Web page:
World weather news

World weather news, February 2017

At least three people have died after one of California's strongest storms in years brought torrential rain and flash floods to the state. More than 100 homes have been evacuated over fears of mud slides near Los Angeles after the Pacific storm parked itself over southern California, opening sinkholes and cutting power to thousands of people. More than 300 flights at Los Angeles international airport have also been cancelled or delayed. The storm stretched far out into the ocean and was at its strongest late on Friday afternoon. One man was found dead in a submerged vehicle in the desert town of Victorville after several cars were washed down a flooded street, San Bernardino county fire spokesman Eric Sherwin said. A second man was electrocuted in the Sherman Oaks area of LA when a tree falling in heavy rain downed power lines that hit a car. Later in the same neighbourhood, a sinkhole swallowed two cars, the second on live TV as viewers watched it teeter on the edge before plunging in. Firefighters rescued one person from the first car, and the driver escaped from the second vehicle before it fell into the hole. Amtrak cancelled services for much of California's southern and central coast, and several stretches of road were closed by flooding. "The storm looks to be the strongest storm to hit south-west California this season," the National Weather Service said. "It is likely the strongest within the last six years and possibly even as far back as December 2004 or January 1995." By Friday evening, Ventura county and northern Los Angeles county had recorded 24-hour rain totals of up to 7.5 in, with the San Marcos mountain pass in Santa Barbara county receiving nearly 8.5 in.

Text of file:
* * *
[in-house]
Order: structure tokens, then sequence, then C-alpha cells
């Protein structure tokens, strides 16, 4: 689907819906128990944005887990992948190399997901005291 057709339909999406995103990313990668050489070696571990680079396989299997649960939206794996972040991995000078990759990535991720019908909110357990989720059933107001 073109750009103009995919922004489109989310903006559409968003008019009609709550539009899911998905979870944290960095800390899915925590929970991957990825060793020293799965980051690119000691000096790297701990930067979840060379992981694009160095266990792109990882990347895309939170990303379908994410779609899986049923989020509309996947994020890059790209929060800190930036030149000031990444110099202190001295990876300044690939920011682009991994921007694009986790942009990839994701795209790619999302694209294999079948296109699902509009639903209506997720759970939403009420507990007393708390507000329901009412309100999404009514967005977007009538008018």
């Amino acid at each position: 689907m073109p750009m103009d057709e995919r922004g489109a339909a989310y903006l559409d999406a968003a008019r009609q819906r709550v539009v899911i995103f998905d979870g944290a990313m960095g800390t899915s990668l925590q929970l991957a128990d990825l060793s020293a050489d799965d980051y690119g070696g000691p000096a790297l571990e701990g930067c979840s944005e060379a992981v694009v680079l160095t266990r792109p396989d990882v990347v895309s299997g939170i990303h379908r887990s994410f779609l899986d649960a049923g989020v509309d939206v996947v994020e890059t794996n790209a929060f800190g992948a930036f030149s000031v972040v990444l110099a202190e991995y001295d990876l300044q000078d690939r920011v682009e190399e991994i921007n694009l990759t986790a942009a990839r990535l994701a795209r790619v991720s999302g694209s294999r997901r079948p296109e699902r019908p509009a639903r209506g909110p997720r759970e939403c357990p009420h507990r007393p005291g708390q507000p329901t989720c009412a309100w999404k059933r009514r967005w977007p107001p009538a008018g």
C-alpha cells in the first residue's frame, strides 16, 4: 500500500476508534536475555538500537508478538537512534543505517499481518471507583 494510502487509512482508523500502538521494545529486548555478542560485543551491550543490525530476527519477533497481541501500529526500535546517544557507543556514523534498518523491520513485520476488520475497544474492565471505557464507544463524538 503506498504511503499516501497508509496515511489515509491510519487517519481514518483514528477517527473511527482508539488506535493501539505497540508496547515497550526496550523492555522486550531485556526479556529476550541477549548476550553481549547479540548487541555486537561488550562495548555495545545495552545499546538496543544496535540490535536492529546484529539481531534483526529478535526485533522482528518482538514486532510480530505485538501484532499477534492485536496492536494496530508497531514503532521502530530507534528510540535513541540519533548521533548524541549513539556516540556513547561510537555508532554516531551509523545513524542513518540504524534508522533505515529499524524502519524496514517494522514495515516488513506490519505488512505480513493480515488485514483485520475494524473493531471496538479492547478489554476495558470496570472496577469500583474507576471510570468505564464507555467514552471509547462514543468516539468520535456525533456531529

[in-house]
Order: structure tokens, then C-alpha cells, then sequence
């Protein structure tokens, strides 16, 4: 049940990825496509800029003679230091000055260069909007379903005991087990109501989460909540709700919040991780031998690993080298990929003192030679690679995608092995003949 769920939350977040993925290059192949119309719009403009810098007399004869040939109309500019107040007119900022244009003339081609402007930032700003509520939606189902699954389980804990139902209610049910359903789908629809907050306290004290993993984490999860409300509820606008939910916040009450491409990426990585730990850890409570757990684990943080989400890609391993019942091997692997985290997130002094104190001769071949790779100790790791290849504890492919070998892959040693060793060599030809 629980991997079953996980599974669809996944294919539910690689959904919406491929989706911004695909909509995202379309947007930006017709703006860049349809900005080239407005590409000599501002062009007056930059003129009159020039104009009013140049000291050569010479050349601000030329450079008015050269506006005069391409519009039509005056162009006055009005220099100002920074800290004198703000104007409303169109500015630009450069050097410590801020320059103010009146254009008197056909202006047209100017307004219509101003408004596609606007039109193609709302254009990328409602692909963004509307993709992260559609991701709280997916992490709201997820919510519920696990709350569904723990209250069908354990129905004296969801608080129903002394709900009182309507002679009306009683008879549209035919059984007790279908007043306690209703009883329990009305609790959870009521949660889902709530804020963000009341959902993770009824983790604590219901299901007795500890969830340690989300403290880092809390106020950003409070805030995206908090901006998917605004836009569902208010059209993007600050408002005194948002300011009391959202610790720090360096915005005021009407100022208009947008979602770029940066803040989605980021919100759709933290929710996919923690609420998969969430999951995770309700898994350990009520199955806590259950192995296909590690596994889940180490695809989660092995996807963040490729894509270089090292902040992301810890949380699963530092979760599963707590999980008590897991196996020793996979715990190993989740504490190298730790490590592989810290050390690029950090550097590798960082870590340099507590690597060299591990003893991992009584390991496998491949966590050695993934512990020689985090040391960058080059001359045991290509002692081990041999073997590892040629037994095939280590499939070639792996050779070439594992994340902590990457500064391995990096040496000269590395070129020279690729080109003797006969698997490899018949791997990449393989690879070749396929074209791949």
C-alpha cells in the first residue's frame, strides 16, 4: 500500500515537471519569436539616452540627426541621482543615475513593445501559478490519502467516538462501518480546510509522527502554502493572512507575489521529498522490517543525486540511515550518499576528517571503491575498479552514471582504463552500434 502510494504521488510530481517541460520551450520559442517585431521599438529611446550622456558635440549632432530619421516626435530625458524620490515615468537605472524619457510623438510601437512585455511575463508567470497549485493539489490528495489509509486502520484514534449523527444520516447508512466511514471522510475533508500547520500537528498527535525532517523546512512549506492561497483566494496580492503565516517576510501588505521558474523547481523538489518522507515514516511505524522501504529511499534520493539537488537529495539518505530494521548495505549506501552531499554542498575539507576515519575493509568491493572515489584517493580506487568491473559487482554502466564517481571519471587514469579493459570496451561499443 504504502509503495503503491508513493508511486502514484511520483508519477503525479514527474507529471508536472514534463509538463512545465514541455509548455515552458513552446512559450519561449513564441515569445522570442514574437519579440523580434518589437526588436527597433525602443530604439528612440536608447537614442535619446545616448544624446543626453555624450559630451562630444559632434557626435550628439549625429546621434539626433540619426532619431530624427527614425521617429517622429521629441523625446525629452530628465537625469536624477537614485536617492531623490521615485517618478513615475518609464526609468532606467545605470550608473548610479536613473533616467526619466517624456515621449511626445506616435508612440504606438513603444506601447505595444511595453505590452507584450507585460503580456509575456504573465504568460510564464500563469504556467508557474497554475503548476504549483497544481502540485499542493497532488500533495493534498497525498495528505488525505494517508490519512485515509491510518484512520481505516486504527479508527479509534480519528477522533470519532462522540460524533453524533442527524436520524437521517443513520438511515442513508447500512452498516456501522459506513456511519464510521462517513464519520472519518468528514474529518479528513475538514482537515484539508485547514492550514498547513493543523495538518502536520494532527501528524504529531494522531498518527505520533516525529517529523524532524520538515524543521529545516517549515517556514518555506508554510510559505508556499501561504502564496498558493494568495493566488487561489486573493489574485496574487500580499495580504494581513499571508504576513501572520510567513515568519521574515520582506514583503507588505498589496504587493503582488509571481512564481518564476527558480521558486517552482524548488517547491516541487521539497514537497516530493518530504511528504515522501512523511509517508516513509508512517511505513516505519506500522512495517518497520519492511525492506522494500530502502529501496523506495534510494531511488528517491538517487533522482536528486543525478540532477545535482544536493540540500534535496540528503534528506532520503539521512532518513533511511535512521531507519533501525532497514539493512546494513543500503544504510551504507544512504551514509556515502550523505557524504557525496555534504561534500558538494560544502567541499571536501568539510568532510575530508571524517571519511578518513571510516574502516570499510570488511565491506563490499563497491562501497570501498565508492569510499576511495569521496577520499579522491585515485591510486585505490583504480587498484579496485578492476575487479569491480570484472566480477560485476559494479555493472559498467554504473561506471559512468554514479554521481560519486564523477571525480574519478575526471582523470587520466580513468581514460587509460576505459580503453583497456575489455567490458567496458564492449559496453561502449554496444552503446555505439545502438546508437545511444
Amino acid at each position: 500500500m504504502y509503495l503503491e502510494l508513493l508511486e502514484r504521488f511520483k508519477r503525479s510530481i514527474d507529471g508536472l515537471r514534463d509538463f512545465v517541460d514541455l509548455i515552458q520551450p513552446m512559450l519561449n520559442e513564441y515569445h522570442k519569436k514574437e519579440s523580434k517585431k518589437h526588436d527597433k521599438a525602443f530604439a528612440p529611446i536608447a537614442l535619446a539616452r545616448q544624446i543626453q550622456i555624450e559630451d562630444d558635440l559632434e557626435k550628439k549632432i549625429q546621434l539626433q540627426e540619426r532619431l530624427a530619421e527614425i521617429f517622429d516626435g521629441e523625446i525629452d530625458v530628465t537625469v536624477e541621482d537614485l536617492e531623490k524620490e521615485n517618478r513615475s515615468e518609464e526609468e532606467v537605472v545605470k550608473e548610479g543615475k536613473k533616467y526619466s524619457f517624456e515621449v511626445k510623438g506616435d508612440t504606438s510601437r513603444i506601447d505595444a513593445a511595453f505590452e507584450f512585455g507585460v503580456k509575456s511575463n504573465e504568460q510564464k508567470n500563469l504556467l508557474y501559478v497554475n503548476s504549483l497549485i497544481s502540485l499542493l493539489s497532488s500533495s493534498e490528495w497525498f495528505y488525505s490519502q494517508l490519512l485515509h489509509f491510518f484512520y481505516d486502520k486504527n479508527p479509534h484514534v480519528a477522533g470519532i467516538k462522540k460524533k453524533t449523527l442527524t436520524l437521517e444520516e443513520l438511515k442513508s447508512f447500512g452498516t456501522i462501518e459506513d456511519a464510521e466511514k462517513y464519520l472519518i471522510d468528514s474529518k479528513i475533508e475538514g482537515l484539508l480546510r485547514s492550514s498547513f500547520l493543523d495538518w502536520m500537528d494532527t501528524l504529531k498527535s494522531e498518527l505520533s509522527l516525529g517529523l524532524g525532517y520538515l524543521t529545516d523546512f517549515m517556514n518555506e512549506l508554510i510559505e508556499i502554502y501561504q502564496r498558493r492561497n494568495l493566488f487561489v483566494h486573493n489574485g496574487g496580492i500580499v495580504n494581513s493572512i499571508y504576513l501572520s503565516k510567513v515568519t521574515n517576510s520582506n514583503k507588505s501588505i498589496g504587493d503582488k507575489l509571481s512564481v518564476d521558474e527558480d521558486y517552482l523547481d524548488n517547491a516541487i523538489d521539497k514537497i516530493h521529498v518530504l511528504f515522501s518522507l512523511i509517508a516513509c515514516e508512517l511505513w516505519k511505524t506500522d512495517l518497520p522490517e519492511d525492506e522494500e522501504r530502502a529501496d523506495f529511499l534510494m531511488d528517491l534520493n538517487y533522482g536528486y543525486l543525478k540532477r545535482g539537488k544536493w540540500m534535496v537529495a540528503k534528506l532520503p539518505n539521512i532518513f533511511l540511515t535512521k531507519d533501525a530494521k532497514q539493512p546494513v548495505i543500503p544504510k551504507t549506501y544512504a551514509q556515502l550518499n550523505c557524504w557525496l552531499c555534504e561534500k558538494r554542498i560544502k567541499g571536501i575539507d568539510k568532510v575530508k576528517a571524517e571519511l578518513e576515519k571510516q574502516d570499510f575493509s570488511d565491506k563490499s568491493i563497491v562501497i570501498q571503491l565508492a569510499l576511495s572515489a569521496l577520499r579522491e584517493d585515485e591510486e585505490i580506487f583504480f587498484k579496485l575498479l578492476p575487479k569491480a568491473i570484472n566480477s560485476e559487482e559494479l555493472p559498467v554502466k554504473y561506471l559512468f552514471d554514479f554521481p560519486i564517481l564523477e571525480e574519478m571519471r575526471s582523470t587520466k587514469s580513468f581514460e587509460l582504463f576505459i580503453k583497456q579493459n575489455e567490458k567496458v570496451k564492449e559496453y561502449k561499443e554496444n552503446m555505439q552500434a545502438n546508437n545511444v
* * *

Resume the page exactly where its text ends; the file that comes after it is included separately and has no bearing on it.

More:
A woman was killed and at least two people were seriously injured as Storm Doris brought winds gusting to 94 mph, snow and rain to the UK. West Midlands Ambulance Service said the woman had suffered head injuries when a piece of debris fell on to a street in Wolverhampton. Strong winds led to flight cancellations and road and rail disruption across much of the country. About 1,500 homes and businesses were without electricity in Northern Ireland after trees fell on overhead lines. More than 21,500 customers had their power restored earlier. Northern Powergrid says nearly 900 homes were left without power in Sheffield at one point. UK Power Networks said 12,030 properties lost power in Suffolk and about 40,000 homes in total were without power across East Anglia at one time. Energy company SSE said about 700 customers had experienced power cuts in Scotland, mainly in rural Perthshire, Kinross, Dunblane and Milnathort, as a result of heavy snow damaging its overhead network. Highways England later re-opened the Dartford Crossing linking Kent and Essex, the Orwell Bridge on the A14 in Suffolk and the M48 Severn Bridge, which were all closed due to high winds. The M80 reopened after earlier closures in both directions due to snow. Heathrow has flagged at least 77 flights as cancelled on its website and says its schedule was reduced by 10% because of the weather. Aer Lingus cancelled 19 of its 111 flights between the UK and the Republic of Ireland. Gale-force winds led to the cancellation of ferries and flights between the Isle of Man and the UK Speed limits of 50mph were imposed on several train lines affecting Arrival Trains Wales, Chiltern Railways, East Midlands Trains, Grand Central, Great Northern, South West, and Southeastern services.

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Last updated 24 February 2017.

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